Lawsuit alleges drinking water pollution

A NORTH Carolina environment agency has taken legal action against Duke Energy, accusing it of polluting drinking water sources with coal ash.
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Duke Energy's Riverbend plant

Staff Reporter

The NC Division of Water Quality filed the suit on Tuesday in response to a notice of intent to sue filed by the Southern Environmental Law Centre in March.

The Mountain Island Lake near Charlotte is a source of drinking water for over 750,000 people. The agency alleges that Duke allowed toxic substances from coal ash stored in unlined lagoons at its Riverbend facility to leak into the lake, a nearby river and groundwater for years.

"Despite Duke Energy's past claims that leaks of contaminated water are a sign of a healthy dam, there's nothing healthy - or legal - about discharging unregulated amounts of toxic and harmful pollutants into the drinking water supply for almost a million people around Charlotte," senior attorney at the Southern Environmental Law Center Frank Holleman said.

The suit states that Duke Energy's "unpermitted seeps" at Mountain Island Lake violate North Carolina law and that the pollution "poses a serious danger to the health, safety, and welfare of the people of North Carolina and serious harm to the water resources of the state."

According to a statement from SELC, monitoring data has shown that Riverbend's unlined lagoons have contaminated the groundwater at the site and flowed into Mountain Island Lake for years.

Testing by the Catawba Riverkeeper Foundation indicates that Duke Energy is discharging arsenic into Mountain Island Lake in concentrations at least twice the applicable standard, cobalt at 52 times the standard, manganese at 128 times the standard, and iron at 27 times the standard, SELC said.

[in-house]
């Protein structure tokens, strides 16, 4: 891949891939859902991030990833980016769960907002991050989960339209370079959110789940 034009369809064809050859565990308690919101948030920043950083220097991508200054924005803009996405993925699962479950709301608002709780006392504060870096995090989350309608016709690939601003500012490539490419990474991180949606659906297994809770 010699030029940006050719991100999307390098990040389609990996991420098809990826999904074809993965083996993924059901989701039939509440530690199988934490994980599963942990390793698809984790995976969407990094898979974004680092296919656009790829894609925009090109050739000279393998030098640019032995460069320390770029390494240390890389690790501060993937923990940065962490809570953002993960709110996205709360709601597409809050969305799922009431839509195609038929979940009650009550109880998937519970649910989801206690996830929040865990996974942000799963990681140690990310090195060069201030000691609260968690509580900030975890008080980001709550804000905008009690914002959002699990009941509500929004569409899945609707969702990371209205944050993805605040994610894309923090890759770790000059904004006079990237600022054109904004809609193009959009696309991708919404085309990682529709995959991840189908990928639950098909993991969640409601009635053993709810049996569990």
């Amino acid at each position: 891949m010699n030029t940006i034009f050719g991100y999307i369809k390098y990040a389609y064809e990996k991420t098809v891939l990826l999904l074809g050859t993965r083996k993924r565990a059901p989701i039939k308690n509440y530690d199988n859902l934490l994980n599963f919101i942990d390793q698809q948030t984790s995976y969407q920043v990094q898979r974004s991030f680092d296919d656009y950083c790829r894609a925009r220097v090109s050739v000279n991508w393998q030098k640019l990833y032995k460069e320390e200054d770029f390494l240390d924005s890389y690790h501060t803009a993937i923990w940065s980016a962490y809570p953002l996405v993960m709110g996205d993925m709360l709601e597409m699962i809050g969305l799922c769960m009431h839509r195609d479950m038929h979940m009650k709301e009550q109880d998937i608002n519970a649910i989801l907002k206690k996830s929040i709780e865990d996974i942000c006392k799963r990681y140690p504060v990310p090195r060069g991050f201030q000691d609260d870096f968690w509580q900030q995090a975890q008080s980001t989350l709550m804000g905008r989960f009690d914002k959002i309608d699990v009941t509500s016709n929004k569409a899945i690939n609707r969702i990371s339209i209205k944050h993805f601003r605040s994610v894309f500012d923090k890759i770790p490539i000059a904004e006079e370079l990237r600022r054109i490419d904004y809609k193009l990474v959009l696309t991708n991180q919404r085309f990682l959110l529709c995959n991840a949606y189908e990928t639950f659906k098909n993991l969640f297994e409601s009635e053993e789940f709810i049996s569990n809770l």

A similar lawsuit by the Catawba Riverkeeper Foundation and SELC against South Carolina utility SCE&G was settled last year when the utility agreed to move all 2.4 million tons of coal ash from its unlined Wateree Station lagoons to a lined landfill.

"Duke CEO Jim Rogers publicly acknowledged the coal ash contamination at Riverbend and has promised that Duke Energy 'will ultimately end up cleaning up all that,'" executive director of the Catawba River Foundation Richard Gaskins said.

"The question is why Duke Energy isn't willing to clean up its pollution and move its toxic coal ash to a lined, dry storage now, before even more contamination pollutes the water and sediments of Mountain Island Lake."

The state originally filed a suit against the utility on March 22 for pollution from the coal ash lagoons at its Asheville Steam Electric Generating Plant. The lawsuit followed a notice of intent to sue for violations of the Clean Water Act sent by SELC on behalf of the Sierra Club, Western North Carolina Alliance, and Waterkeeper Alliance. The state's claims regarding Mountain Island Lake have been added to the suit dealing with the Asheville Plant.

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